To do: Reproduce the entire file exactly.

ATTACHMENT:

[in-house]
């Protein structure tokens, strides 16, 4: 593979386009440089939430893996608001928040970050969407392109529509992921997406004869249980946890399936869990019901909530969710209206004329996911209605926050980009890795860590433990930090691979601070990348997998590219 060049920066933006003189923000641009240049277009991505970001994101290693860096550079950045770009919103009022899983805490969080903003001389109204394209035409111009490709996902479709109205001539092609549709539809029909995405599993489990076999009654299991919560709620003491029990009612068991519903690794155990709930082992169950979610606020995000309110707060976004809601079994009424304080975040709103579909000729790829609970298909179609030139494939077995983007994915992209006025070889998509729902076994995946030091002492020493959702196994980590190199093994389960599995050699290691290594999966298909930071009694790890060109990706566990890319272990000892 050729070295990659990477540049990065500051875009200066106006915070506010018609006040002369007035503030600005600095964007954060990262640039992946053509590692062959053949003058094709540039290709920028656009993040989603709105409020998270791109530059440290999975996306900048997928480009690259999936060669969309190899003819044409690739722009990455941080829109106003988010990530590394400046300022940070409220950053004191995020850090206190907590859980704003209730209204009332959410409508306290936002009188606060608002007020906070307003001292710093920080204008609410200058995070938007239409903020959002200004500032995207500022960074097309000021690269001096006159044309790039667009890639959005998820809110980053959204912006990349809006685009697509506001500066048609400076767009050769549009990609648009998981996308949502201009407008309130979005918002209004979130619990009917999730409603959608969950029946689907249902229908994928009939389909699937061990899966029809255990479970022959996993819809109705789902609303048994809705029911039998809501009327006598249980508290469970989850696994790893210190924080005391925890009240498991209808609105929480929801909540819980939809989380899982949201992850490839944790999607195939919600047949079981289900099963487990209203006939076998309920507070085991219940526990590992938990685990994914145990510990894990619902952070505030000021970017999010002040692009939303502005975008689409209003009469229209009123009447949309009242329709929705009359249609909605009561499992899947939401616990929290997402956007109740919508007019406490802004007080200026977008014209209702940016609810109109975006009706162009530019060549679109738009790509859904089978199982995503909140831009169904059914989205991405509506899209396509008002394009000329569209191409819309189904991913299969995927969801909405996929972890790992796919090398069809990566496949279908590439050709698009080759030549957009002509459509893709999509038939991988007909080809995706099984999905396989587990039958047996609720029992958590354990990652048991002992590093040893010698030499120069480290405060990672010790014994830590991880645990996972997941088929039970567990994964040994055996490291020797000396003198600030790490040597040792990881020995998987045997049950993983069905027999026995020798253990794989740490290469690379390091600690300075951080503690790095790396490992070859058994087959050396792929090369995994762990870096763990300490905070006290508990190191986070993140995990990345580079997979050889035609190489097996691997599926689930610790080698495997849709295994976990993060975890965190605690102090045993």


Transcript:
[in-house]
């Protein structure tokens, strides 16, 4: 593979386009440089939430893996608001928040970050969407392109529509992921997406004869249980946890399936869990019901909530969710209206004329996911209605926050980009890795860590433990930090691979601070990348997998590219 060049920066933006003189923000641009240049277009991505970001994101290693860096550079950045770009919103009022899983805490969080903003001389109204394209035409111009490709996902479709109205001539092609549709539809029909995405599993489990076999009654299991919560709620003491029990009612068991519903690794155990709930082992169950979610606020995000309110707060976004809601079994009424304080975040709103579909000729790829609970298909179609030139494939077995983007994915992209006025070889998509729902076994995946030091002492020493959702196994980590190199093994389960599995050699290691290594999966298909930071009694790890060109990706566990890319272990000892 050729070295990659990477540049990065500051875009200066106006915070506010018609006040002369007035503030600005600095964007954060990262640039992946053509590692062959053949003058094709540039290709920028656009993040989603709105409020998270791109530059440290999975996306900048997928480009690259999936060669969309190899003819044409690739722009990455941080829109106003988010990530590394400046300022940070409220950053004191995020850090206190907590859980704003209730209204009332959410409508306290936002009188606060608002007020906070307003001292710093920080204008609410200058995070938007239409903020959002200004500032995207500022960074097309000021690269001096006159044309790039667009890639959005998820809110980053959204912006990349809006685009697509506001500066048609400076767009050769549009990609648009998981996308949502201009407008309130979005918002209004979130619990009917999730409603959608969950029946689907249902229908994928009939389909699937061990899966029809255990479970022959996993819809109705789902609303048994809705029911039998809501009327006598249980508290469970989850696994790893210190924080005391925890009240498991209808609105929480929801909540819980939809989380899982949201992850490839944790999607195939919600047949079981289900099963487990209203006939076998309920507070085991219940526990590992938990685990994914145990510990894990619902952070505030000021970017999010002040692009939303502005975008689409209003009469229209009123009447949309009242329709929705009359249609909605009561499992899947939401616990929290997402956007109740919508007019406490802004007080200026977008014209209702940016609810109109975006009706162009530019060549679109738009790509859904089978199982995503909140831009169904059914989205991405509506899209396509008002394009000329569209191409819309189904991913299969995927969801909405996929972890790992796919090398069809990566496949279908590439050709698009080759030549957009002509459509893709999509038939991988007909080809995706099984999905396989587990039958047996609720029992958590354990990652048991002992590093040893010698030499120069480290405060990672010790014994830590991880645990996972997941088929039970567990994964040994055996490291020797000396003198600030790490040597040792990881020995998987045997049950993983069905027999026995020798253990794989740490290469690379390091600690300075951080503690790095790396490992070859058994087959050396792929090369995994762990870096763990300490905070006290508990190191986070993140995990990345580079997979050889035609190489097996691997599926689930610790080698495997849709295994976990993060975890965190605690102090045993």